Ther-fore the drede of deeth doth trouble me.

‘Whether that I be myrie or good wyne drynke,
Whan that I do on my laste day thenke,
It maketh my soule and body to shrynke,
For the drede of deeth sore troubleth me.’

Jhesu us graunte him so to honoure
That at oure ende He may be oure socour
And kepe us from the fendes power,
For than drede of deeth shal not trouble me.

Now, not only is this little lyric kind of hilarious, it’s also *useful* to me, since lately – in mostly unrelated contexts – it’s come to my attention that some people think death was particularly scary in the Middle Ages (as opposed, perhaps, to death in Ancient Rome, which was a solemn and noble undertaking?).

I can sort of see why one might think that. I mean, if you were picked up and dumped in the year 1066, your primary concern would be NOT DYING of ALL THE DEATH, wouldn’t it? The Horrible Histories school of popular history might have something to do with it, as well.

Nope. Death: not really any scarier in the middle ages than it is now! There was, of course, a lot of death in the middle ages, including all the nasty Horrible Histories stuff: wars and plagues and famines and people impaling you up arse*. But there is an awful lot of scary death today: wars and plagues and famines and assassinations still happen. We just handle death through different social and cultural frameworks from our forebears (different from our forebears a mere century ago, let alone the better part of a millennium).

Which is where this poem comes in handy. I like it because it neatly illustrates the ever-present consciousness of death which it seems people expect of the middle ages. There’s this whole complex here, about how death is something to be feared; that whatever worldly pleasures one might accrue, they’re all overshadowed by the fear of death. The unknown seems to be an important factor in the speaker’s drede of deeth: he doesn’t know when he’ll die, or what his fate will be, and thus he lives in perpetual fear of death.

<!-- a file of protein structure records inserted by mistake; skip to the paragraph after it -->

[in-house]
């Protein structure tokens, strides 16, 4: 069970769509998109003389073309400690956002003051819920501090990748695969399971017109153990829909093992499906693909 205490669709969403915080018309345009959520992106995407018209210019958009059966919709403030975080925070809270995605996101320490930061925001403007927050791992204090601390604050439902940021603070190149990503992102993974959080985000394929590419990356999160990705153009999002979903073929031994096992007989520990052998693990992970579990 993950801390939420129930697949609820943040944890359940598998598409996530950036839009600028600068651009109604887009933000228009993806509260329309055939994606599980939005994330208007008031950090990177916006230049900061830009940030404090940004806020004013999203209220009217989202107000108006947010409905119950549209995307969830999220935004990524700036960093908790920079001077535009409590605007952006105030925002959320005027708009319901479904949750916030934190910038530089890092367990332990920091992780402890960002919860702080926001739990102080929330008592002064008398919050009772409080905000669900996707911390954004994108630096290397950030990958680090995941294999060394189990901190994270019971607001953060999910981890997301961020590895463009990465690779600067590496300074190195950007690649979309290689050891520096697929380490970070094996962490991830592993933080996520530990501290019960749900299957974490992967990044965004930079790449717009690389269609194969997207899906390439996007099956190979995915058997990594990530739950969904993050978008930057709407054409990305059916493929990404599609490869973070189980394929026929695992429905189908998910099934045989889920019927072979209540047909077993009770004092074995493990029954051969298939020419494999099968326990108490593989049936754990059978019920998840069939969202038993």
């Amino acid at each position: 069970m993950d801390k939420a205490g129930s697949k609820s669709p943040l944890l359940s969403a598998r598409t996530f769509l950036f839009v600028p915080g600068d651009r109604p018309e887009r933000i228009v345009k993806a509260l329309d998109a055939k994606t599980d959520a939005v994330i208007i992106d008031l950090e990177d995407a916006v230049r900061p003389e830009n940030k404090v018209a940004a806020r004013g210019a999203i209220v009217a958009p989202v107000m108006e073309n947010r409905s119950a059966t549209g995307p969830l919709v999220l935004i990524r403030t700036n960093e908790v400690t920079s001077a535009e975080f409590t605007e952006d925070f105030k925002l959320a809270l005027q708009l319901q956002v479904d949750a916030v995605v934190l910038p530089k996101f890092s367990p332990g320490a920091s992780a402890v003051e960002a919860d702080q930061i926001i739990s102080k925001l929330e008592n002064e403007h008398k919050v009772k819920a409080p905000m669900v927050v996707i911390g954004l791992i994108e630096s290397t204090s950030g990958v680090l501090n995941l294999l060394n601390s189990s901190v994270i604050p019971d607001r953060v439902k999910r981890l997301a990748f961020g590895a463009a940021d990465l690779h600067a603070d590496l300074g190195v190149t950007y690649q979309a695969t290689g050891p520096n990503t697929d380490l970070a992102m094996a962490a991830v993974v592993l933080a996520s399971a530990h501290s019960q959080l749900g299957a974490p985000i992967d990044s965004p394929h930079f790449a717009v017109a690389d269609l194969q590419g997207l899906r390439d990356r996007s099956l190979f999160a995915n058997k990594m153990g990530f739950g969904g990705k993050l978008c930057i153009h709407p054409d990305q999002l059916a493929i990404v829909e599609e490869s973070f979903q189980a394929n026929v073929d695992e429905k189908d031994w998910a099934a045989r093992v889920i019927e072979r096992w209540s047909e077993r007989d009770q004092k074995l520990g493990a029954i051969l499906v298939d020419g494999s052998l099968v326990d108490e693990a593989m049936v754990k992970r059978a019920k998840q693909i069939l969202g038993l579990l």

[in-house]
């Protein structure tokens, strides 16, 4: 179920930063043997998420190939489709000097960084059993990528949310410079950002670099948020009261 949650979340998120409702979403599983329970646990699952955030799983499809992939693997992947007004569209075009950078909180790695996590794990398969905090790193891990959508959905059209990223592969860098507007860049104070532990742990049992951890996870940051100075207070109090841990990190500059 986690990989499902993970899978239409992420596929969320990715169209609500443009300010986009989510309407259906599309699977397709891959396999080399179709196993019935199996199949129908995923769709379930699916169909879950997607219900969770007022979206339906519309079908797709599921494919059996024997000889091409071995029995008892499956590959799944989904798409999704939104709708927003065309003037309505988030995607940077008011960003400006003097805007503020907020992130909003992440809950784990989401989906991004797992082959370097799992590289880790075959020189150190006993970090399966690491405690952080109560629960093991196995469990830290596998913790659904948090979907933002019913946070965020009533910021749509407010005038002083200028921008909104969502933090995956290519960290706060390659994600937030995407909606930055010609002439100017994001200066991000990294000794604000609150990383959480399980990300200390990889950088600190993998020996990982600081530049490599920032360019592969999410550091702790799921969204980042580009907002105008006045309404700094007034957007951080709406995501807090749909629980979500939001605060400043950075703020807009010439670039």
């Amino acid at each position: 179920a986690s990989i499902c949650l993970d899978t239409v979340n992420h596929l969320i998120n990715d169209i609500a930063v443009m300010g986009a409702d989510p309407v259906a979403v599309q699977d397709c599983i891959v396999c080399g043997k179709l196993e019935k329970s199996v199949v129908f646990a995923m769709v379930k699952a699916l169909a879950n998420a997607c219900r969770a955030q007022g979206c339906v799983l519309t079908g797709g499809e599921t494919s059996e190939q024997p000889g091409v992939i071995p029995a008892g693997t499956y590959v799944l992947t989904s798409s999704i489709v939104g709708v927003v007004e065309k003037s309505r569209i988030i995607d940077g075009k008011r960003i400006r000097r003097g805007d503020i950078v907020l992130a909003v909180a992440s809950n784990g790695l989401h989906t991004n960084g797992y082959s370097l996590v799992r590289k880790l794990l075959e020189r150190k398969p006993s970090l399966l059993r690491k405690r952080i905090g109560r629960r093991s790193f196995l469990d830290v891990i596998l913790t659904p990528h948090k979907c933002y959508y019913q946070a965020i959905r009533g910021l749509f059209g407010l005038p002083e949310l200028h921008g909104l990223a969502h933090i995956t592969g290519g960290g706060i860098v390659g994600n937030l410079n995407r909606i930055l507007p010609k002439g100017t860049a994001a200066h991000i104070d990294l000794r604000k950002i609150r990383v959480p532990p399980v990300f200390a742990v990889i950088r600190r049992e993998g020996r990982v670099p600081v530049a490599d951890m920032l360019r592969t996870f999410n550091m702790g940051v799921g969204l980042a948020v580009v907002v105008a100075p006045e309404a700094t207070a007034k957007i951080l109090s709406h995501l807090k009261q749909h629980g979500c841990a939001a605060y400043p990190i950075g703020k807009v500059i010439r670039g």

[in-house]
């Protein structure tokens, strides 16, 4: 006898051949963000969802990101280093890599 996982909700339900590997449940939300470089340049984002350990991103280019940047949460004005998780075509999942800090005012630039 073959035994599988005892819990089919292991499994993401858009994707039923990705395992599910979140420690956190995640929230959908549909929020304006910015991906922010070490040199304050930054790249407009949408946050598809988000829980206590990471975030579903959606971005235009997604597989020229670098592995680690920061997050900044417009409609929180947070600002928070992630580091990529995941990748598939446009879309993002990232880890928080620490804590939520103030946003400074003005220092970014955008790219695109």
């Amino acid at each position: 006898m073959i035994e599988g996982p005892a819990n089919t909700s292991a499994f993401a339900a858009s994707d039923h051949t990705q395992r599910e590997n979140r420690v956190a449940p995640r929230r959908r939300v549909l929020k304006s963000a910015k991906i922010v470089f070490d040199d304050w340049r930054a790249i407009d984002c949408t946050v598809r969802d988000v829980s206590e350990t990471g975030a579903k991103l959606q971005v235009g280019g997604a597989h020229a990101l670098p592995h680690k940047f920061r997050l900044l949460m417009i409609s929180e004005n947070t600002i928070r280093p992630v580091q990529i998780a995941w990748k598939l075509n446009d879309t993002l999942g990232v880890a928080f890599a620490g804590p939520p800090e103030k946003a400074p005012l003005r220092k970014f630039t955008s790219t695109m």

But wait. This poem is funny. It’s stuffed full of hyperbole: the speaker’s fears grow more and more overblown, to the point where he justifies them by explaining that Jesus himself feared death! At that point, you know something’s up: this fear-of-death literature isn’t exactly original,** and the audience, hearing the line Jhesu Crist, whan that he sholde suffre his  passioun, must surely be expecting the neat resolution; must surely expect to hear that they are saved from the drede of deeth by said passion, and so on and so forth. But the poet withholds the expected conclusion for another couple of stanzas, building up more and more frenzied exclamations on the topic of the drede of deeth.

At this point it’s worth noting how the poem began: As I went me for to solace, I herde a man… This isn’t the poet directly uncovering his soul to the audience; nor is he directly exhorting them to the fear of death. He, or conceivably she, presents the entire excursus on the topic as the words of a man whom the poet heard when seeking to amuse*** him(her)self. The way Stevick’s punctuated the text, our speaker finishes up on the second-last stanza, and the poet (and presumably we, the audience, who may well know the tune and be singing along), breathe a sigh of relief and remind ourselves that thanks to Jesus, we do not in fact need to be in drede of deeth! Everyone have another beer!

Even if Stevick’s punctuation misrepresents who’s speaking in the final stanza, the death-fearing man is still a comic object: perhaps even more so, since the final stanza, with its neat formula about honouring Jesus for than the drede of deeth shal not trouble me, is completely at odds with his previous characterisation of his fears.

The composer of this lyric; the (presumed) audience who heard and sang it; the scribe who wrote it down; the owner of the manuscript which preserved it: all these participants probably shared some common ideas about death, at least as for as long as it takes to read this poem out. That death, and the unknown, could be scary. That one need not live in drede of deeth, if one honour’s Jesus in one’s life.

… And taking death too seriously makes you look like a bit of a twithead.

~

*Not in the fun way. In the King Richard sort of way.

**In fact, the textbook I got this from – Robert D. Stevick’s One Hundred Middle English Lyrics, prints a very similar poem before this one, with the refrain Timor mortis conturbat me.

*** Stevick glosses “solace” (reflexive verb) as “delight, amuse”, and I can’t see any reason to argue with him.